06/19/2020 - New UT Austin employees starting on or after 12/11/18 will have an @austin.utexas.edu email address created for them automatically by ITS. This mailbox is discoverable via UT's Exchange directory, so you may be receiving email there and not know about it. This can be problematic for obvious reasons. Follow these steps to remove that address from the Exchange directory, and forward the email.Read more
02/15/2011 -The POP/IMAP servers and some mail reader software (anything that uses the c-client library) use this "dummy" message to maintain state over time. Because our POP/IMAP server recognizes this message as containing metadata, it doesn't send it to POP/IMAP clients, such as Apple Mail or Thunderbird, so you'll normally never see it. But if you use an email client that doesn't recognize this as a "special" message, it will show it to you as a regular message.Read more
02/15/2011 -While there may be any number of reasons for the failure, many ISPs and organizations block outbound network traffic on port 25 (the SMTP port) that mail servers use to communicate with each other as one method of stopping spam. If you are using CS's server for your outgoing mail server, we recommend you use port 587 (the Submission port) with STARTTLS turned on. For more information see our Email Configuration page.Read more
02/15/2011 -The CS department install of procmail which filters your mail upon delivery is specially configured for our environment. It is set up as usual via your ~/.procmailrc file, but with two caveats:Read more
02/15/2011 -This means you are trying to send mail via the UTCS SMTP server, but the user name and password is either missing or misconfigured. See our Email Configuration page for details on how to set this up.
Note that the new SMTP server (mail2.cs.utexas.edu) no longer requires you to use a different password from the one you use to retrieve email.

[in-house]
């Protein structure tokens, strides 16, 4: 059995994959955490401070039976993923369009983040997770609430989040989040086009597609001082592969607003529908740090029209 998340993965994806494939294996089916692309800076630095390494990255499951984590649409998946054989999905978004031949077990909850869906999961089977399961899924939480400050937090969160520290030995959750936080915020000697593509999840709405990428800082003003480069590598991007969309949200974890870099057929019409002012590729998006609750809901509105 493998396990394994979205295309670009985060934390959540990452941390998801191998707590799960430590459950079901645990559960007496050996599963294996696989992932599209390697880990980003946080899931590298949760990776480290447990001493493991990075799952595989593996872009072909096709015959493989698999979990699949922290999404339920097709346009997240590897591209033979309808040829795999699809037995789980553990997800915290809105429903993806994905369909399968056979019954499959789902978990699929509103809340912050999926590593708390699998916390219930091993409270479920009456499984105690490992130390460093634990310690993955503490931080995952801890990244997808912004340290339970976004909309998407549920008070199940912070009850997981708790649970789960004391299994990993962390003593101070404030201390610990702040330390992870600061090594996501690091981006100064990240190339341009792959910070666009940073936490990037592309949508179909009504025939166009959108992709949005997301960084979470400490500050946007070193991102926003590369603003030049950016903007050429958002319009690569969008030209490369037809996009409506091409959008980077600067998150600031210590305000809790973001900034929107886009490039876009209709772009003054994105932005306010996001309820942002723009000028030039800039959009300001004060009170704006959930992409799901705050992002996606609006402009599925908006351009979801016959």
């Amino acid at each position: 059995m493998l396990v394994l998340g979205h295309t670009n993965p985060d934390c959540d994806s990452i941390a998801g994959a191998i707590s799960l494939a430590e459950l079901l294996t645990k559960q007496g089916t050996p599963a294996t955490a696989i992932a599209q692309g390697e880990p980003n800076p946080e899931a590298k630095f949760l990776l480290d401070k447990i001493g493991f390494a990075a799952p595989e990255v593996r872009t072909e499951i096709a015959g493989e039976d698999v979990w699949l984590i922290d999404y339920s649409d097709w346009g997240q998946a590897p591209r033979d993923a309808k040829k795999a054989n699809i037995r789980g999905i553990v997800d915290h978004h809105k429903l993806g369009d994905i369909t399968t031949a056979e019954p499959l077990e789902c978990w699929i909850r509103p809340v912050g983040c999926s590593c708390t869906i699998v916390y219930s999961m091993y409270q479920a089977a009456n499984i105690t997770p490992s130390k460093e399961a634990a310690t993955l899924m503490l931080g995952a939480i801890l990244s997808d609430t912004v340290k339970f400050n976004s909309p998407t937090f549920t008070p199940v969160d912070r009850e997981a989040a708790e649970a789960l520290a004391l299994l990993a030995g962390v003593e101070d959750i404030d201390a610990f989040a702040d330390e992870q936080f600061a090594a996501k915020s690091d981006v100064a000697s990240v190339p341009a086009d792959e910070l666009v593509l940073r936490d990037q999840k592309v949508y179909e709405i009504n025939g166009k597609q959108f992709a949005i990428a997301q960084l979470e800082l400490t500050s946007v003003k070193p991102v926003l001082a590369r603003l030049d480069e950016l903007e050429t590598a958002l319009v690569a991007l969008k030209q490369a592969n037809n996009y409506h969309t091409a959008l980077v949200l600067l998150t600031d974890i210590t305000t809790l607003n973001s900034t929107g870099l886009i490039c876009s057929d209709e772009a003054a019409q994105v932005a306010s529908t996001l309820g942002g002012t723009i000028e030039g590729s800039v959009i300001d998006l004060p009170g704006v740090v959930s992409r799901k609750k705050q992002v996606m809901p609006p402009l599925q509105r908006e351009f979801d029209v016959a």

02/15/2011 -Our spam filtering relies partly on a bayesian filter, which requires constant training to keep up with the ever changing tactics of spammers. You can help us by sending a complete copy of your spam emails to email@example.com. Please note, this must be a *complete* copy of the email, including all headers. The easiest and best way to send the mail is to use your mail client's ability to "Forward as an Attachment".
02/15/2011 -There's not really a way to opt out of using the spam filter, but users do have the ability to tune how aggressively the filter behaves on mail sent to you. In your user directory, there is a hidden directory named .spamassassin, and Inside of that is a text file called user_prefs (there are other files too, but you should leave those alone). Using a text editor, you can add one of the following lines to the end of the file:Read more
02/15/2011 -Mailing lists, for the most part, are only created for "official" department purposes (lists of students in a class created for TAs, etc). These are the steps to take to create one:Read more
02/15/2011 -All mail forwarding on the CS system is handled by a central user account database; .forward files won't work. To get mail forwarded, email firstname.lastname@example.org from your UTCS email account and make the request. UTCS email is never forwarded past the lifetime of an account. UT offers alumni email here. If you want to learn more about how to use procmail on our systems, check out the FAQ on procmail.
02/15/2011 -Use the 'vacation' program. You can read the vacation(1) man pages for usage info, but the quick-start method is to create a message you'd like to send in response to emails you receive and save it as ~/.vacation.msg, and then run vacation -i. To turn this off, simply remove ~/.vacation.msg.